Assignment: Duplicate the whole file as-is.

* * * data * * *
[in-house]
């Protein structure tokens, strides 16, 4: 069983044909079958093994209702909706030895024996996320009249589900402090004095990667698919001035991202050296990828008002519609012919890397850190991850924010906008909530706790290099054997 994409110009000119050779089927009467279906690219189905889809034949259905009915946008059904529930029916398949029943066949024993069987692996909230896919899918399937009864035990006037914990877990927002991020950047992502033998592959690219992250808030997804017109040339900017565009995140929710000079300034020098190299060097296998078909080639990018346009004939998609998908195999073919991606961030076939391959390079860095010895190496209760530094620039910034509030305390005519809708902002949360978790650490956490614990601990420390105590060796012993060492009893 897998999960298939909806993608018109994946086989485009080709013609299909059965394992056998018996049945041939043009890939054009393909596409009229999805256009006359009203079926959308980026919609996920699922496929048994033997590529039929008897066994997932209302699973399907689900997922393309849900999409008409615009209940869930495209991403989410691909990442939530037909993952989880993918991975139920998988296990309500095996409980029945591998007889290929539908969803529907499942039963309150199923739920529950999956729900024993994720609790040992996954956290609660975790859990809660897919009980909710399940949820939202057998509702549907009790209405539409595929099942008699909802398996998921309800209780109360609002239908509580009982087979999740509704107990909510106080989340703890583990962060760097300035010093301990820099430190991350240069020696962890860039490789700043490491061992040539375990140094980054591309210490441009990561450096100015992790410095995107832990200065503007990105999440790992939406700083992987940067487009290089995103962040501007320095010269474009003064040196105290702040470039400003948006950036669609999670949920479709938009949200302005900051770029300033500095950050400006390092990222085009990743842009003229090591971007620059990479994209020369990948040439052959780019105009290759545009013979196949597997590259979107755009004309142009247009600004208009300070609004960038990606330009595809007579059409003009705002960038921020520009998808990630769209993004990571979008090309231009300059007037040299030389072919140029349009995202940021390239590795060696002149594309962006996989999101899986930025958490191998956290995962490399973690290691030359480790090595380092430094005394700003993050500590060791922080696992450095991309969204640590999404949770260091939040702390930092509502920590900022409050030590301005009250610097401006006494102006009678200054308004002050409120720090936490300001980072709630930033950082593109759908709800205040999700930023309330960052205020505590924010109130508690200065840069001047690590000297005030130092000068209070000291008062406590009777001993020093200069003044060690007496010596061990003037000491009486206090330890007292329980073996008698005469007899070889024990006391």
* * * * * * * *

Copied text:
[in-house]
């Protein structure tokens, strides 16, 4: 069983044909079958093994209702909706030895024996996320009249589900402090004095990667698919001035991202050296990828008002519609012919890397850190991850924010906008909530706790290099054997 994409110009000119050779089927009467279906690219189905889809034949259905009915946008059904529930029916398949029943066949024993069987692996909230896919899918399937009864035990006037914990877990927002991020950047992502033998592959690219992250808030997804017109040339900017565009995140929710000079300034020098190299060097296998078909080639990018346009004939998609998908195999073919991606961030076939391959390079860095010895190496209760530094620039910034509030305390005519809708902002949360978790650490956490614990601990420390105590060796012993060492009893 897998999960298939909806993608018109994946086989485009080709013609299909059965394992056998018996049945041939043009890939054009393909596409009229999805256009006359009203079926959308980026919609996920699922496929048994033997590529039929008897066994997932209302699973399907689900997922393309849900999409008409615009209940869930495209991403989410691909990442939530037909993952989880993918991975139920998988296990309500095996409980029945591998007889290929539908969803529907499942039963309150199923739920529950999956729900024993994720609790040992996954956290609660975790859990809660897919009980909710399940949820939202057998509702549907009790209405539409595929099942008699909802398996998921309800209780109360609002239908509580009982087979999740509704107990909510106080989340703890583990962060760097300035010093301990820099430190991350240069020696962890860039490789700043490491061992040539375990140094980054591309210490441009990561450096100015992790410095995107832990200065503007990105999440790992939406700083992987940067487009290089995103962040501007320095010269474009003064040196105290702040470039400003948006950036669609999670949920479709938009949200302005900051770029300033500095950050400006390092990222085009990743842009003229090591971007620059990479994209020369990948040439052959780019105009290759545009013979196949597997590259979107755009004309142009247009600004208009300070609004960038990606330009595809007579059409003009705002960038921020520009998808990630769209993004990571979008090309231009300059007037040299030389072919140029349009995202940021390239590795060696002149594309962006996989999101899986930025958490191998956290995962490399973690290691030359480790090595380092430094005394700003993050500590060791922080696992450095991309969204640590999404949770260091939040702390930092509502920590900022409050030590301005009250610097401006006494102006009678200054308004002050409120720090936490300001980072709630930033950082593109759908709800205040999700930023309330960052205020505590924010109130508690200065840069001047690590000297005030130092000068209070000291008062406590009777001993020093200069003044060690007496010596061990003037000491009486206090330890007292329980073996008698005469007899070889024990006391």